Toward the end of Q1, Goldman Sachs along with virtually every other major bank, predicted that oil had nowhere else to go but up, with bank after bank hiking their oil forecast. It also top-ticked the market, as Goldman’s Damien Courvalin writes in a note published on Sunday discussing “the path to higher oil prices”, in which he admits that despite the bank’s “balls to the wall” bullish stance on crude, “the oil rally has given way to sideways volatility since March, due to concerns over vaccination pace, EM Covid waves and the return of Iranian barrels, with the latter pushing Brent prices down from $70 to $65/bbl last week.” Or, as the bank calculates, “last week’s large sell-off was equivalent to bringing forward by 3 months a 1 mb/d increase in global production, leaving the market likely pricing the return of Iranian barrels by late summer.”
After such a retracement, the Goldman commodities strategist predicts that while the market is now “pricing a return of Iranian barrels by late summer” it is again “underestimating the upcoming demand rebound, too pessimistic a view on both accounts.” Which, of course, is someone that is bullish on oil would say.
Anyway, here is Courvalin’s math explaining why the market is too pessimistic in his view:
- On Iran, while comments suggest significant progress has indeed been made, the timelinen is still uncertain as according to press reports, negotiations appear focused on an agreement on the conditions for reinstating the JCPOA, implying a lag (or potential impasse) in lifting US secondary oil sanctions, or conditions that could limit the size of such a restart.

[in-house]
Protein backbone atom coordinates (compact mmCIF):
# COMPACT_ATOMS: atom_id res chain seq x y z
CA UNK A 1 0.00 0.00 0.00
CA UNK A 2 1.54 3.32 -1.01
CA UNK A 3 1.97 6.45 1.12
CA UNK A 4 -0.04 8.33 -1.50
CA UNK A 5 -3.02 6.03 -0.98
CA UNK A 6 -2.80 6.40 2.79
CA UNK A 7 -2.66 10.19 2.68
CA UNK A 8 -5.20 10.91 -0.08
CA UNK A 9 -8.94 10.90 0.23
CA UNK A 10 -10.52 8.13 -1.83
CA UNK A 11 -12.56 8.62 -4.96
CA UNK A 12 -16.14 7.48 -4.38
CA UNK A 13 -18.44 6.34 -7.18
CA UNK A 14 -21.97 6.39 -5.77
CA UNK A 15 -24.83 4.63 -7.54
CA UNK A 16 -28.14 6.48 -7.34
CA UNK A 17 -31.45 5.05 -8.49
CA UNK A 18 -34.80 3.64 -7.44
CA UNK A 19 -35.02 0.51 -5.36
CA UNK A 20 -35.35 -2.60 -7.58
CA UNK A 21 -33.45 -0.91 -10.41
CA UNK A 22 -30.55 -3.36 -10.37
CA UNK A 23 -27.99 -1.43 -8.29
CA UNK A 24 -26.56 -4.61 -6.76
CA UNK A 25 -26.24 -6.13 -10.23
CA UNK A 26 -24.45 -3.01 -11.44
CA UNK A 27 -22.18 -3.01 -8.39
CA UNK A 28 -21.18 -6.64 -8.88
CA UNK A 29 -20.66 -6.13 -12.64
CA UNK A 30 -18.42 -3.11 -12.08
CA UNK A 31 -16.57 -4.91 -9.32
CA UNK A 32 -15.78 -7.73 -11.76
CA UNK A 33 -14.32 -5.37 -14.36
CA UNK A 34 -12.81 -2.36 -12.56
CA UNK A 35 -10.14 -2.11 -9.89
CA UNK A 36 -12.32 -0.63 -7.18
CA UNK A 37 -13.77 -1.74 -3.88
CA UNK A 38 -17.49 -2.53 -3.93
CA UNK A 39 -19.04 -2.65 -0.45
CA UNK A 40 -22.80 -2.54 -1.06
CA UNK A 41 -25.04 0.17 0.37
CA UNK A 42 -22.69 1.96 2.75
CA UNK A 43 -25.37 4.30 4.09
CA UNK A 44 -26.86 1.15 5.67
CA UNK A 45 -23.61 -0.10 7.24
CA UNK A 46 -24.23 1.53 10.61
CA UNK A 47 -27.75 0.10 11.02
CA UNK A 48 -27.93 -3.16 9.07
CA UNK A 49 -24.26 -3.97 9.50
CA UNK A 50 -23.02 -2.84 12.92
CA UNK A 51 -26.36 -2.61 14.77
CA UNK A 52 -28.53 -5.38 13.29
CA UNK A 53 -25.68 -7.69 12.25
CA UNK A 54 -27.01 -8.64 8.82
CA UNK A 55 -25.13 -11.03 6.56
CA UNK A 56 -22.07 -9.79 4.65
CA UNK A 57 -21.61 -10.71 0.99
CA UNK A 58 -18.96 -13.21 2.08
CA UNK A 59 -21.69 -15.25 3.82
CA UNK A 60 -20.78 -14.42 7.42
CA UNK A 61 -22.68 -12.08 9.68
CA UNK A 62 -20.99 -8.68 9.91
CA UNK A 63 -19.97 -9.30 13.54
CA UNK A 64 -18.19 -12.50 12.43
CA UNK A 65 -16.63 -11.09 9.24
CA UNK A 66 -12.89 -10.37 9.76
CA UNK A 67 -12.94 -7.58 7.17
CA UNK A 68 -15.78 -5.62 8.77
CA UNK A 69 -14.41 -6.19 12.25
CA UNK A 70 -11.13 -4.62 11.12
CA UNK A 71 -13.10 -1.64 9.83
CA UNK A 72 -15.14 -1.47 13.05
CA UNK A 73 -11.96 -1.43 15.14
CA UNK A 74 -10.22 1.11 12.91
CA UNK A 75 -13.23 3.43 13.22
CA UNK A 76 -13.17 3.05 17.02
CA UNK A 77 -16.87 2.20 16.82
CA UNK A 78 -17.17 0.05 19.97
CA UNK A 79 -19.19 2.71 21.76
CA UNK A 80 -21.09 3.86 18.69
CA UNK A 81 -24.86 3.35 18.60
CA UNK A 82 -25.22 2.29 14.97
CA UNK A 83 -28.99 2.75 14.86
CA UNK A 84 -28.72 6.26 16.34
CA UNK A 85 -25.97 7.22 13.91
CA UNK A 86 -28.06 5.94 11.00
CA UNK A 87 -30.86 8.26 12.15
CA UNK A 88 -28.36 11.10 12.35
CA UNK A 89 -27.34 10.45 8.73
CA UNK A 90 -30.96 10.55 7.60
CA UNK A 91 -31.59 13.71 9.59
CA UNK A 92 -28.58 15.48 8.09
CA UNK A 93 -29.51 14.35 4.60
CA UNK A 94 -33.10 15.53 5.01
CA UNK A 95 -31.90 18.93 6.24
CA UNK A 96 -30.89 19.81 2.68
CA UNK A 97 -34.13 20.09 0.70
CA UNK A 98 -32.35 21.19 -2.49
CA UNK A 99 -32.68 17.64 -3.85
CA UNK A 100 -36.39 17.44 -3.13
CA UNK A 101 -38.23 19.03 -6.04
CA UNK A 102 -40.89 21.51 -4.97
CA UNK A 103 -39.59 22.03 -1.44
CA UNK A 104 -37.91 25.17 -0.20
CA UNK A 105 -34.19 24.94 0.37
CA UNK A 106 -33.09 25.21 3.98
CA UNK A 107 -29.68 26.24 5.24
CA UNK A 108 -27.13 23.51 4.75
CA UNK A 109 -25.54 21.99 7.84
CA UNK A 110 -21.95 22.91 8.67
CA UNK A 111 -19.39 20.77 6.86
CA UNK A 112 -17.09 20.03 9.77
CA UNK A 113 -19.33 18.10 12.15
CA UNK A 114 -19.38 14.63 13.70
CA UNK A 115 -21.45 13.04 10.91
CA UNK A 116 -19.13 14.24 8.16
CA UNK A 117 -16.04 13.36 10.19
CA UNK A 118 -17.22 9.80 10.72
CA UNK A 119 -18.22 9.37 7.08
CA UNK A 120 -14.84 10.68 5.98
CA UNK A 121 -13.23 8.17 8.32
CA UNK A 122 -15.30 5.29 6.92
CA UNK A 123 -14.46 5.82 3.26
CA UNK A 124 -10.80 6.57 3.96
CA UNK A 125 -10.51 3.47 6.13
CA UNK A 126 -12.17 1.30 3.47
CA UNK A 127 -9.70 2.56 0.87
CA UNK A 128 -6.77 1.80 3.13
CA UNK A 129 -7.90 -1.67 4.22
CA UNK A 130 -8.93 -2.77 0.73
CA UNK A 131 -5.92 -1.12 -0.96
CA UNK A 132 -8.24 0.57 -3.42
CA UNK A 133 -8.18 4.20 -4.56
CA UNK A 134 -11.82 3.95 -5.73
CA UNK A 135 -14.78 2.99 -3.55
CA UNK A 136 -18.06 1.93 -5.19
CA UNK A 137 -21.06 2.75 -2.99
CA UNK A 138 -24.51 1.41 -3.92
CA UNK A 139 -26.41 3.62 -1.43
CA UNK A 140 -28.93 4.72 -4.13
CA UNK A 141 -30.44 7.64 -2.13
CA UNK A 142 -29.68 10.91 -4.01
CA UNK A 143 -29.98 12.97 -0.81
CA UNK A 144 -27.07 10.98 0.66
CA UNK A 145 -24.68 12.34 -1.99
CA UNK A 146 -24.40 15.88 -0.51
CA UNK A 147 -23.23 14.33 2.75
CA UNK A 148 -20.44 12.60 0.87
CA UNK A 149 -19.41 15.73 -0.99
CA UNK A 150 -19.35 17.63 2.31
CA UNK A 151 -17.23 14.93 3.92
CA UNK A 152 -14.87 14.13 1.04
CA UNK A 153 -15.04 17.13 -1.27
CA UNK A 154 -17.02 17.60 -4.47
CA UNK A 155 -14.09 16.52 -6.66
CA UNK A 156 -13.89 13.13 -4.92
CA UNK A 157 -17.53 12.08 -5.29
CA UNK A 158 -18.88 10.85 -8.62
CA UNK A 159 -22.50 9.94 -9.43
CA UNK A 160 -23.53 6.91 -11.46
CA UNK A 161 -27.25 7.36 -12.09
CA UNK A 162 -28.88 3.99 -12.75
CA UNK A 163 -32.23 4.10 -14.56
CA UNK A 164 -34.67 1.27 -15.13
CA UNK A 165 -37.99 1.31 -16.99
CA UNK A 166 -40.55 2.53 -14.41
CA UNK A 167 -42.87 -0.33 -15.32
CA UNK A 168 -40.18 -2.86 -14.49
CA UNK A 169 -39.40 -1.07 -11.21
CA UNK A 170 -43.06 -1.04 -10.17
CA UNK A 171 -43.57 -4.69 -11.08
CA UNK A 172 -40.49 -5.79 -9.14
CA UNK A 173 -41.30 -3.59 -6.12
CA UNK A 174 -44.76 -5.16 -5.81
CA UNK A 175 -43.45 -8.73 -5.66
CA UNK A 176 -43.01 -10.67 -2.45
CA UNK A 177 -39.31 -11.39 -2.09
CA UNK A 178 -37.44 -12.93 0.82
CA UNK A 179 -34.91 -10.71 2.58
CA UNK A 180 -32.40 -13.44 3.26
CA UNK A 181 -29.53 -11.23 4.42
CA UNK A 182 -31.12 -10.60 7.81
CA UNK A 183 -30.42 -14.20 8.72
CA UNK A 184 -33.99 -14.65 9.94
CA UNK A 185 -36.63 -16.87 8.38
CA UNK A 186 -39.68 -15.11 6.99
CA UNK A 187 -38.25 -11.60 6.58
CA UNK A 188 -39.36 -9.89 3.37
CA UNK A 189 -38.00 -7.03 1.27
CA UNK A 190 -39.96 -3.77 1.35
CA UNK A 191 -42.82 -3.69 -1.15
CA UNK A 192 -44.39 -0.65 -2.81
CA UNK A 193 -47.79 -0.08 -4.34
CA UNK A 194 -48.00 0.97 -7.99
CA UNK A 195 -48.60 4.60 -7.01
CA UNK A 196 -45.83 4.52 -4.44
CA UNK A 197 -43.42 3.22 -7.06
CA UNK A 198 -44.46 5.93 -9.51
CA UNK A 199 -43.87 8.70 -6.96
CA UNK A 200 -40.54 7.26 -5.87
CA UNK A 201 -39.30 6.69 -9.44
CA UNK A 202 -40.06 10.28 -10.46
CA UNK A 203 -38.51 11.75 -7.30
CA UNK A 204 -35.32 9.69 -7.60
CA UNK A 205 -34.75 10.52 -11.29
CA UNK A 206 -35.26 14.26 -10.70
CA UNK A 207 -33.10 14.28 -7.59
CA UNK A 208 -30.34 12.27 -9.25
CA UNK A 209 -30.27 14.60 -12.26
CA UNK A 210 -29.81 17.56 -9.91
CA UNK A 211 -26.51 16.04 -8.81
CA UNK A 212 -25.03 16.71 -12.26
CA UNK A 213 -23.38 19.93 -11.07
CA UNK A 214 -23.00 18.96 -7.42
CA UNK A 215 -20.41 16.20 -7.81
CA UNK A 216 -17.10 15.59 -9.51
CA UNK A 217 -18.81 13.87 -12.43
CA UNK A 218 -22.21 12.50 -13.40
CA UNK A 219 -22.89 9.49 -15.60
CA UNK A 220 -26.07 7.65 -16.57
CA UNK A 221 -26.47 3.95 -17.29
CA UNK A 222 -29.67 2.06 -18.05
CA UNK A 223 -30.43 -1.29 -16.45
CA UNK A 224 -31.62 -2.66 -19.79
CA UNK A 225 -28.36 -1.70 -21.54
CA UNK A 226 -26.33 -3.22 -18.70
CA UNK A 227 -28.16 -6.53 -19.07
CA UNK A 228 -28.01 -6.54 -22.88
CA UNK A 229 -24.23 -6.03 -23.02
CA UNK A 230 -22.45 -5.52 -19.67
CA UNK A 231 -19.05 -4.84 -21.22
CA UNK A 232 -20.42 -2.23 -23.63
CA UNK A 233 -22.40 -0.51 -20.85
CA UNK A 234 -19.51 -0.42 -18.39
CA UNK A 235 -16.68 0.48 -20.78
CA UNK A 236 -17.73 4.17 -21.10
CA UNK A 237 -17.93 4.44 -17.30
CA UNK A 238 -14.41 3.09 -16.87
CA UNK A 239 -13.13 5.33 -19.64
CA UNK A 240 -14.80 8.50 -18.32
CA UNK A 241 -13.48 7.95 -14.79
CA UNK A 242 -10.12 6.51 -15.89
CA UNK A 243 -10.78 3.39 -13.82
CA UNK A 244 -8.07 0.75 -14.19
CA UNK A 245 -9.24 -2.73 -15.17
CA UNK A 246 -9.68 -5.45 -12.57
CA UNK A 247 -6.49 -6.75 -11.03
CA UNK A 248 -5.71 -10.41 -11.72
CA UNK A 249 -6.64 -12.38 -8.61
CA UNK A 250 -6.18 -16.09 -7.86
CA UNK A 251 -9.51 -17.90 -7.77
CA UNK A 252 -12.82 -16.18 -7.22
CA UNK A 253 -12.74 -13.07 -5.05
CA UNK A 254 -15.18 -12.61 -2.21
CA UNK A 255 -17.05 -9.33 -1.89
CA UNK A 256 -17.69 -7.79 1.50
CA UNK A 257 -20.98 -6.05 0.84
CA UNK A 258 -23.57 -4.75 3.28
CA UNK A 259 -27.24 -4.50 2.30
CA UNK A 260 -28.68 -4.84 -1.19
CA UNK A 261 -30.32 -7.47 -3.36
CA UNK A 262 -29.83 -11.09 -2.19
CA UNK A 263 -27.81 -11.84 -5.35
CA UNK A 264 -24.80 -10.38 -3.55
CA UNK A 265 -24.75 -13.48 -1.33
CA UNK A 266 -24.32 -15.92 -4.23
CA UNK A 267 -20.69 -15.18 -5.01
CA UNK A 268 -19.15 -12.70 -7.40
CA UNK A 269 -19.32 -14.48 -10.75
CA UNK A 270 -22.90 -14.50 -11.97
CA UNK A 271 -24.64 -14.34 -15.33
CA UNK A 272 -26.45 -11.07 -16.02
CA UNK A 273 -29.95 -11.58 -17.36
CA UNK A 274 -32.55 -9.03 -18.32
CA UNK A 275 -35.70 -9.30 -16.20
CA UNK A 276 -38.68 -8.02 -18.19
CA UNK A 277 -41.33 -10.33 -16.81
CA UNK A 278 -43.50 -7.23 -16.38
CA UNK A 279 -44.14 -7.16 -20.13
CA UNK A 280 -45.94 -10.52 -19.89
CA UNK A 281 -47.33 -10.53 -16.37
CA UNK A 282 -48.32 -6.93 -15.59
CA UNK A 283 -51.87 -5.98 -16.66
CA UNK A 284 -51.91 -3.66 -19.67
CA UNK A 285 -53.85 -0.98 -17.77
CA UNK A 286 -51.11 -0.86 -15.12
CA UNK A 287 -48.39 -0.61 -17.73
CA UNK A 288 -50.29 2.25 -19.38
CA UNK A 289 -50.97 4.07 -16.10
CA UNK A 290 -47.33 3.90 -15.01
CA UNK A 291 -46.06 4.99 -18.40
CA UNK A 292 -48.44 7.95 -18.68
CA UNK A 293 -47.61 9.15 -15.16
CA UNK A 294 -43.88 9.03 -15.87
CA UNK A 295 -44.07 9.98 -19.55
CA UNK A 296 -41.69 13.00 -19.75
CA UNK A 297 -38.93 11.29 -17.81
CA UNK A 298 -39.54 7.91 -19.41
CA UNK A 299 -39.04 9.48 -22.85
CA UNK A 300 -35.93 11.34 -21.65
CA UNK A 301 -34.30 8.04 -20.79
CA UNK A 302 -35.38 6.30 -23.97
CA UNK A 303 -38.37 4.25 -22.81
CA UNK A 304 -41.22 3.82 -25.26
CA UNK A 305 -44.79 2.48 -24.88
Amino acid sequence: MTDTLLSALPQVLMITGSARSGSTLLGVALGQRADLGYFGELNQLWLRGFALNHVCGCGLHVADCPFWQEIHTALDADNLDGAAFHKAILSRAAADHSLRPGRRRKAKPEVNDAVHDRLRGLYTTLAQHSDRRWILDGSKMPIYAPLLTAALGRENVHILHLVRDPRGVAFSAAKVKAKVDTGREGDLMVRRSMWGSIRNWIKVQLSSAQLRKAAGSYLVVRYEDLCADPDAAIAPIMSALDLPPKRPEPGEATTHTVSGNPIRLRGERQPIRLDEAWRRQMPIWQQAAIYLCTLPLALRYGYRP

- On demand, Goldman says that the recovery in DM mobility and travel is on track to exceed its expectations, helping offset the recent hit to South Asia and Latin America demand: “Mobility is rapidly increasing in the US and Europe, as vaccinations accelerate and lockdowns are lifted, with freight and industrial activity also surging. This DM recovery is in fact larger than we had assumed, helping offset the recent hit to demand and the likely slower recovery in South Asia and Latin America.”
Putting these three together, Goldman assures its clients that the “case for higher oil prices therefore remains intact given the large vaccine-driven increase in demand in the face of inelastic supply.”
Assuming this is accurate, Courvalin’s next argument is that the path to higher prices is the key uncertainty and to address this, he runs scenarios on Goldman’s updated supply-demand balance, adjusting the OPEC+ and shale responses to various timings of Iran’s potential export recovery: “Even aggressively assuming a restart in July, we estimate that Brent prices would still reach $80/bbl in 4Q21, with our new base case for an October restart still supporting our $80/bbl forecast for this summer.”
Goldman’s conclusion is some humble… ” despite the global market deficit coming in line with our forecasts in recent months, we under-estimated the weight of such demand and Iran uncertainties, keeping prices trading below our $75/bbl 2Q21 fair value” before trying to convince the market that it will be right, damn it: “With growing evidence of the demand rebound, and imminent clarification on the likelihood of an Iranian return, we now see a clearer path for the next leg higher in oil prices, with the sell-off offering opportunities to position for the rally to $80/bbl.”
To be sure, this is not the first time Goldman has had outrageous predictions about oil prices, with the current forecast nowhere near Goldman’s $200/bbl prediction from the summer of 2008. On the other hand, with prices across all goods and services already surging, there will be nobody more relieved if Goldman is wrong on this one, than Joe Biden…